Page 1:Possibly The Last "Top Four"
Page 2:Chrome, Firefox, Internet Explorer, Opera
Page 3:Test Setup And Benchmark Suite
Page 4:Startup Time
Page 5:Page Load Time
Page 7:HTML5 Performance
Page 8:Hardware Acceleration Performance
Page 9:Memory Efficiency
Page 10:Page Load Reliability And Security
Page 11:Standards Conformance
Page 12:Windows WBGP Winner's Circle
The memory efficiency tests are not changed. In this metric, we open a Web browser with one tab, record memory usage, open 39 additional tabs, and re-record the memory usage total. We then close the additional 39 tabs and record again. We wait one minute and record the usage one more time. The first figure is subtracted from the last in order to see how much "bloat" remains after decreasing the workload (closing tabs).
Chrome takes the lead in Windows 7, with just 76 MB more after closing all 39 additional tabs. IE9 takes second place at 113 MB over the single-tab total. IE10 is close behind in third place at just 121 MB, while Firefox places fourth. Opera still clings onto nearly half of a gigabyte of data from the 39 closed tabs, putting it in last place. In Windows 8, IE10 and Chrome essentially share the lead, followed by Firefox and Opera.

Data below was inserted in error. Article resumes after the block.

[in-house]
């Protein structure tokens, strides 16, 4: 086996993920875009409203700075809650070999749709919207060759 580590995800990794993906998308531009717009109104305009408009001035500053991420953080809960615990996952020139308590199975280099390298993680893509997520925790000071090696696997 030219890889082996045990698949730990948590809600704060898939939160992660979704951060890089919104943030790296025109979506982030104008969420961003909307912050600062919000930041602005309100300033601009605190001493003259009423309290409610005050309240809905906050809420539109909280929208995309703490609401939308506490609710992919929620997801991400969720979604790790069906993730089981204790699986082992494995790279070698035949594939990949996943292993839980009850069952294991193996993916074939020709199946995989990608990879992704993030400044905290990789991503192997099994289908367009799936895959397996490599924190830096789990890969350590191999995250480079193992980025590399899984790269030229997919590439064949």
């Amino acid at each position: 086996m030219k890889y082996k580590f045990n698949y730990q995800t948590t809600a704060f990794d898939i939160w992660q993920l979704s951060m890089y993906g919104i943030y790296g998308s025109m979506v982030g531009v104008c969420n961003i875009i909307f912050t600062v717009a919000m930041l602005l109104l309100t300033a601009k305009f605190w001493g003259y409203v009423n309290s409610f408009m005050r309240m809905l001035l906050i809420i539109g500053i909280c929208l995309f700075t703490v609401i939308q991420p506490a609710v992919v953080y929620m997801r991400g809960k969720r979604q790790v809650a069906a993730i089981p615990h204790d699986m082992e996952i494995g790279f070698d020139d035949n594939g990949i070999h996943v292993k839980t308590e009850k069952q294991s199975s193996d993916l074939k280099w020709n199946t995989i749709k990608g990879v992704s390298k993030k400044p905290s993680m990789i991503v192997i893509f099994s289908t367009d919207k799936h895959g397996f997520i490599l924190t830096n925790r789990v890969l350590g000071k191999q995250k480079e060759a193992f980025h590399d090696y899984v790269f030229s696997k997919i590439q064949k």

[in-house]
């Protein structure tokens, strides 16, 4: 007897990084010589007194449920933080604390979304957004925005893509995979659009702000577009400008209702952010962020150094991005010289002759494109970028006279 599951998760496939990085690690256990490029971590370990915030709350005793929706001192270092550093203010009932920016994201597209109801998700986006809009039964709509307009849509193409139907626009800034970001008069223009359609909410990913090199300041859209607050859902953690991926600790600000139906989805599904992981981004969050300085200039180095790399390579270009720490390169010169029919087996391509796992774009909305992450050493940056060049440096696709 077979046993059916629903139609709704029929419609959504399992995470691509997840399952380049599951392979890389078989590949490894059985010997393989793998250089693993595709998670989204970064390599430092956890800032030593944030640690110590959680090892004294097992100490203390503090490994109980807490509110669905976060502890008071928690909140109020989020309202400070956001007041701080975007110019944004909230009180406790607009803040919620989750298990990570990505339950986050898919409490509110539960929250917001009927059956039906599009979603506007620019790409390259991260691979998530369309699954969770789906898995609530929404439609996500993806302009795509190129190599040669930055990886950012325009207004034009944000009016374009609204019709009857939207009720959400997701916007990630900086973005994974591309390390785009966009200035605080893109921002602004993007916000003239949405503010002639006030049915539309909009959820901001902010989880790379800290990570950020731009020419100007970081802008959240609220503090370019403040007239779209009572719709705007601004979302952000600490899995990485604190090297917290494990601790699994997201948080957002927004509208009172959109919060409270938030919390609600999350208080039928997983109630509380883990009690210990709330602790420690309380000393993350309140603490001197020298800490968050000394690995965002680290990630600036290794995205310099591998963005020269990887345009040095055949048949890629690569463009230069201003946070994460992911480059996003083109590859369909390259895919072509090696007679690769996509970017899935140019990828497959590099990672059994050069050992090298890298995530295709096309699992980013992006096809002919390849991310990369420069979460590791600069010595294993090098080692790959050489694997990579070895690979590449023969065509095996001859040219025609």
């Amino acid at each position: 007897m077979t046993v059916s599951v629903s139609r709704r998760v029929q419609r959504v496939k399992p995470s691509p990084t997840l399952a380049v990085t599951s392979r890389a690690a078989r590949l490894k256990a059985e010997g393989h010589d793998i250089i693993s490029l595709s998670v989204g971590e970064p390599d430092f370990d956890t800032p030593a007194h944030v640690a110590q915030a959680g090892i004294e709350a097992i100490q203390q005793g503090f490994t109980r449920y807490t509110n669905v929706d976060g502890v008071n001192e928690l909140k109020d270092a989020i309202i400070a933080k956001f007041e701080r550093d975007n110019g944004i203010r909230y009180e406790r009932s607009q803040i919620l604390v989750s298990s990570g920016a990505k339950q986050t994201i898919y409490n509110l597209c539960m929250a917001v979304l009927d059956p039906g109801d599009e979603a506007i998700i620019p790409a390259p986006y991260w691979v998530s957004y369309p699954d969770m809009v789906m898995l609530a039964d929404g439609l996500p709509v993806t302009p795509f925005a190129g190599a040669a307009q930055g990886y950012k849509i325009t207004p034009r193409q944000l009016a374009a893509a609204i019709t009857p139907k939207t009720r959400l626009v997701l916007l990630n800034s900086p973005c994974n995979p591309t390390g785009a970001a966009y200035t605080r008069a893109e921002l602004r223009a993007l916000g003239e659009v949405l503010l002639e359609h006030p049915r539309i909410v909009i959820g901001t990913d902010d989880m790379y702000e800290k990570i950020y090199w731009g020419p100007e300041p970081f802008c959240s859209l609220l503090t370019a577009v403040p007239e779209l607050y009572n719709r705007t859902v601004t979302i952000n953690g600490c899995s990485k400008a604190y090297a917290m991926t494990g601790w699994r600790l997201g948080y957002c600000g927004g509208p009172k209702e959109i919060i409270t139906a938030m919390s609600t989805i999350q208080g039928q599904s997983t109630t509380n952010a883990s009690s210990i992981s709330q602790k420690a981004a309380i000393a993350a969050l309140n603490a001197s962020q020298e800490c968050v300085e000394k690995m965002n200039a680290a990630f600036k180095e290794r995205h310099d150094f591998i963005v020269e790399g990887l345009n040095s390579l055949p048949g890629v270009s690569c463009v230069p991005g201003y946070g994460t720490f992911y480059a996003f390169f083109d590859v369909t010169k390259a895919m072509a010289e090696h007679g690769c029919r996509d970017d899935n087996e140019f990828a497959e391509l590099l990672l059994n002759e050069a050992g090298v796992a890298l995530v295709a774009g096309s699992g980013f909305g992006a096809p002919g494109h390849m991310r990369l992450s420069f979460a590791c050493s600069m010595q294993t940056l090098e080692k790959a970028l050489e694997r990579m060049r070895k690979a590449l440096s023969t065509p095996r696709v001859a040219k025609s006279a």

The charts below contain the four individual memory readings.
The next test is actually performed during the memory efficiency testing cycle...
- Possibly The Last "Top Four"
- Chrome, Firefox, Internet Explorer, Opera
- Test Setup And Benchmark Suite
- Startup Time
- Page Load Time
- HTML5 Performance
- Hardware Acceleration Performance
- Memory Efficiency
- Page Load Reliability And Security
- Standards Conformance
- Windows WBGP Winner's Circle